Queen’s Gambit Declined, Exchange Variation (D36) GM Varuzhan Akobian (FIDE 2626, USA) GM Arkadij Naiditsch (FIDE 2697, GER) Montreal (6), 01.09.2009 Notes by Akobian
1. d4 Nf6 2. c4 e6 3. Nf3 d5 4. cxd5!? The reason for the “interesting move”
annotation is because if I play 4. Nc3 dxc4, we would have entered the Vienna Game in which GM Naiditsch is consid- ered an authority; a reputation he proved was earned by, only a few months prior, when drawing versus World Champion GM Viswanathan Anand (who did play 4. Nc3). However, after my next move, we entered a less theoretical position in which the player possessing the better “feel” (intuitive acumen) for the position would likely have the advantage. (Recall the advantages bestowed by having the white pieces regarding starting with the initia- tive and dictation of the direction of the game.)
4. ... exd5 5. Nc3 c6 6. Qc2 The idea behind this move is to prevent
Black from playing ... Bf5 and activating that bishop. If Black is able to activate this bishop and exchange it for White’s light- squared bishop, Black will have achieved an equal position.
6. ... Be7 6. ... g6 7. Bg5 Bf5 8. Qb3 and White
is slightly better as Black is forced to play 8. ... b6 (the best move) which will weaken his queenside.
7. Bg5 0-0 8. e3 Ne4?! Not only does this violate opening prin-
ciples (the tenet against move the same piece twice in the opening), my opponent has become prematurely and overly aggres- sive. Consequently, this game serves as a vivid example for our discussion of the pitfalls of hyper-aggressive play with the black pieces even by a grandmaster own- ing a significant advantage in rating versus an opponent who is also, nevertheless, a grandmaster. 8. ... Nbd7 9. Bd3 Re8 10. 0-0 Nf8 This would have been consistent with theory; typical play for Black.
9. Bf4! This is a good move because exchanging
the dark-squared bishop will strengthen the position of Black’s e4-knight.
9. ... f5 This move is logical after ... Ne4 because
if Black plays 9. ... Nxc3 10. bxc3, White will play 11. Bd3 and will have a nice advantage. However, the move weakens the light squares for Black and Black’s king’s castle.
10. Bd3 Nd7 11. h3 The idea behind this move is to play g2-
g4 and undermine the knight on e4. Since my opponent’s play has been risky thus far, I will endeavor to take full advantage of it.
11. ... g6
A slightly dubious move which further weakens the position of the black king. Better would have been to play 11. ... Ndf6 12. 0-0 when White only has a small edge.
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After 12. g4 I am ready to commence my attack
while still maintaining flexibility that will allow me to castle to the queenside.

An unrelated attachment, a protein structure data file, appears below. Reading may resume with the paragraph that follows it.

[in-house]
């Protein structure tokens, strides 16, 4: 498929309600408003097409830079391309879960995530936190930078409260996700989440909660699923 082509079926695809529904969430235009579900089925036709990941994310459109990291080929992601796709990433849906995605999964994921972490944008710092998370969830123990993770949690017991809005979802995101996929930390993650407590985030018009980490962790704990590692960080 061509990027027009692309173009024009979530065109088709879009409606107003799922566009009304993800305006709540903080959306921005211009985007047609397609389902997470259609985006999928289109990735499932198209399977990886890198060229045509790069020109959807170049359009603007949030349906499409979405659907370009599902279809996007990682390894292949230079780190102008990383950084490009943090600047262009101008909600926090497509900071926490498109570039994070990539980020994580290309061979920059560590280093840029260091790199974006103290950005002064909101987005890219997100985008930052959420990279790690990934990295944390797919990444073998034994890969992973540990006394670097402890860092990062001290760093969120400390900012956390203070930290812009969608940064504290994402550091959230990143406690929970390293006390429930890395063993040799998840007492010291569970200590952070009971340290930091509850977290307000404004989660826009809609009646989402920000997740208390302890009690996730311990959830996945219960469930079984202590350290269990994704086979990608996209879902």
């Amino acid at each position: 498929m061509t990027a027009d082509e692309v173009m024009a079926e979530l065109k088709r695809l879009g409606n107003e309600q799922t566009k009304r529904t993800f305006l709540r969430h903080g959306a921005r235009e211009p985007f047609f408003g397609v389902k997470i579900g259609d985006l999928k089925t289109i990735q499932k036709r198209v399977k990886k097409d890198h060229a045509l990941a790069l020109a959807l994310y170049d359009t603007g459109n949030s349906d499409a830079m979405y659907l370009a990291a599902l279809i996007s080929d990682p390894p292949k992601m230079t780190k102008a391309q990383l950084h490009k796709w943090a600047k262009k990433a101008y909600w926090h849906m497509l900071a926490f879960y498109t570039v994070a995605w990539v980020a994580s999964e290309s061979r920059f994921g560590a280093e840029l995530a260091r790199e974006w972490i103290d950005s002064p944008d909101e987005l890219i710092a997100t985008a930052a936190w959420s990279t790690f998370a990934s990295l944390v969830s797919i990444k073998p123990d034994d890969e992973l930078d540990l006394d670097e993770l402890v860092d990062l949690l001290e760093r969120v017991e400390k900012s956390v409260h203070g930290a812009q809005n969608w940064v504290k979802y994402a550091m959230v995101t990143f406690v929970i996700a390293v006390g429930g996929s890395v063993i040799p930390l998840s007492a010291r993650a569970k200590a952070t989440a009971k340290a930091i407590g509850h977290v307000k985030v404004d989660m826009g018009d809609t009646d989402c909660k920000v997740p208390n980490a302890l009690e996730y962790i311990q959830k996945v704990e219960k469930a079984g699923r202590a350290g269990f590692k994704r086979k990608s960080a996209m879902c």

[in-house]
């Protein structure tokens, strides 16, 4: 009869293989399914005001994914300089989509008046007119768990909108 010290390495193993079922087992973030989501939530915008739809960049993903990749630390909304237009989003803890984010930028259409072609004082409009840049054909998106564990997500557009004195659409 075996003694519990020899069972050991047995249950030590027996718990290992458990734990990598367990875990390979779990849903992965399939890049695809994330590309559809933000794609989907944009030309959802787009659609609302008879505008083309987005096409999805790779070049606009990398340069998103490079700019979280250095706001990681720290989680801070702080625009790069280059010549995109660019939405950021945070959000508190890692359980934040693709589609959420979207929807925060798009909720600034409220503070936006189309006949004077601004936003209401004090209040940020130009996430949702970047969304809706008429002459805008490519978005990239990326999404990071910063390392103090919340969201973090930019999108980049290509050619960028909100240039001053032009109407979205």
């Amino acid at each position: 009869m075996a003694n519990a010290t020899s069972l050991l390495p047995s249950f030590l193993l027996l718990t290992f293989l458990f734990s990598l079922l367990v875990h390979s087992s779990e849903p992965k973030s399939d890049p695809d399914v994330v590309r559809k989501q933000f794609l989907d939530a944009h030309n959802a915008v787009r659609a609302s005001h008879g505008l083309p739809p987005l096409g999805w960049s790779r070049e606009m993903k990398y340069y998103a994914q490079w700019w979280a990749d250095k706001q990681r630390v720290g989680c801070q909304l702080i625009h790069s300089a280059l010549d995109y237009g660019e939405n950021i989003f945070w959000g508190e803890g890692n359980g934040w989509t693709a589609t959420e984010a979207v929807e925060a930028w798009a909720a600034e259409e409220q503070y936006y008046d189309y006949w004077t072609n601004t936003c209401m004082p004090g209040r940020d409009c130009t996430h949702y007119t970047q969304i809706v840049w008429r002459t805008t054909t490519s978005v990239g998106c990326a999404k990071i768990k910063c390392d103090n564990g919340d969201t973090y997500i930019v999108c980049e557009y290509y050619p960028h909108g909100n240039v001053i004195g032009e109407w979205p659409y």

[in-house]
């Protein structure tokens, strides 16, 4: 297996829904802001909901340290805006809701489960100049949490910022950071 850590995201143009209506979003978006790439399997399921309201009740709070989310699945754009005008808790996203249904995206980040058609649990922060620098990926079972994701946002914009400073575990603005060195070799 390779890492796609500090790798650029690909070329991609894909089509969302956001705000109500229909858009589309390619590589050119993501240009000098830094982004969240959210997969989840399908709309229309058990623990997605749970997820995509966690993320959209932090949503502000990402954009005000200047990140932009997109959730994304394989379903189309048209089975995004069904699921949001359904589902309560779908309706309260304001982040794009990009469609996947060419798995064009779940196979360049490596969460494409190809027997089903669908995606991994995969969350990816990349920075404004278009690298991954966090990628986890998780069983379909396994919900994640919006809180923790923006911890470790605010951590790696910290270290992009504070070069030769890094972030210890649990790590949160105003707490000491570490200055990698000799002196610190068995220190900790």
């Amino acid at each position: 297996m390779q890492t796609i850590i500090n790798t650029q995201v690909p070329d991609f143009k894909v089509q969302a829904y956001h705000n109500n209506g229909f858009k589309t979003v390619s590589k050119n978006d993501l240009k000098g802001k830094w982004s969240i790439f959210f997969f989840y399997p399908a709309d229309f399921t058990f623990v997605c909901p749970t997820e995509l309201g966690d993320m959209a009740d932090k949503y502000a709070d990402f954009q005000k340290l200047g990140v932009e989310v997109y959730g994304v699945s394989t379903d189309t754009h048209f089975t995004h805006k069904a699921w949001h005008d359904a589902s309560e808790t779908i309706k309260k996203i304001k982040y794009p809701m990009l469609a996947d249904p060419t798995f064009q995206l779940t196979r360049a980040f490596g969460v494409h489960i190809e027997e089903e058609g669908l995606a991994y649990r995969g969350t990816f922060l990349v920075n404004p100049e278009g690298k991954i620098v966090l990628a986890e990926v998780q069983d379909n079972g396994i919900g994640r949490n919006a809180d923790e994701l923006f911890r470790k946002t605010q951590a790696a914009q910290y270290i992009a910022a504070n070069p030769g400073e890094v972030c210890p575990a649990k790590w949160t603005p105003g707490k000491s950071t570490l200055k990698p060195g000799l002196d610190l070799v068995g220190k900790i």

12. ... g5 My opponent continues risky, overly
aggressive play that will soon backfire. Better and safer would have been ... 12 ... Ndf6 13. Ne5 and White is clearly bet- ter, possessing the initiative and good attacking chances.
13. Bh2 fxg4 14. Nxe4 Rxf3 If 14. ... dxe4 15. Bc4+ Kg7 16. hxg4!
Rxf3 17. Qxe4 Rh3 (17. ... Rf8 18. Be5+ Nxe5 19. Rxh7+ Kf6 20. dxe5 mate) 18. Be5+ Nxe5 19. Rxh3 Ng6 20. 0-0-0 and White has a big advantage and a prom- ising attack.
15. Nd6! A critical move. Perhaps GM Naiditsch
missed this move or underestimated its strength.
15. ... Nf8? This move sets up a nice tactic for
White. If Black plays 15. ... Bxd6 16. Bxh7+ Kh8 17. Bxd6 gxh3 18. Qg6 Nf6 19. Be5 Qa5+ 20. Kf1 and White is win- ning with a mating attack. Black’s best defense would have been 15. ... Nf6 16. Bxh7+! Kf8 17. Nxc8 Qxc8 18. hxg4 Qxg4 19. 0-0-0 and White still maintains his attacking chances.
16. Bxh7+! (see diagram top of next column)
16. ... Kg7 If 16. ... Nxh7 17. Qg6+ Kf8 (17. ...
Kh8 18. Be5+ Rf6 19. Nf7 mate) 18. Be5! Rf6 19. Bxf6 Qxd6 20. Bxe7+ Qxe7 21. hxg4 and White is winning.
17. Be5+ Bf6 18. hxg4 An important move that recaptures the
pawn and opens the position for the white rook. White is winning because material is equal and he has a winning attack.
18. ... Bxg4 19. Bf5! A strong move. Exchanging the light-
squared bishops will help White to trap the rook on f3.
19. ... Bxe5 20. dxe5 Qa5+ 21. Kf1 Bxf5 If 21. ... Qb4 22. a3! After this strong
“quiet” move, the queen can no longer occupy the fourth rank to defend the bishop on g4.
22. Nxf5+ Kf7 Black is also in bad shape after 22. ...
Kg8 23. Nh6+ Kg7 24. Kg2 g4 25. Rh4! when White wins with the capture on g4 on the next move.
23. Nd4!, Black resigned.
“After I made this move, GM Naiditsch immediately resigned. I was, of course, very pleased to have defeated an opponent of such high caliber in such an exciting battle. As previously indicated, this game serves as a reminder of just how danger- ous overly aggressive play with the black pieces can be even against a lower rated opponent and even if the contest is between grandmasters. Remember, my caveat was against playing over-aggres- sively with the black pieces versus an opponent with a higher rating. However, as the reader can see, engaging in hyper- aggressive play with black against any grandmaster, even one rated much lower, can easily be lethal.” We hope that the foregoing information
has given you greater insight into playing with the black pieces and that it remains with you when you have “the second move.”
. Chess Life — July 2012 39
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After 16. Bxh7+
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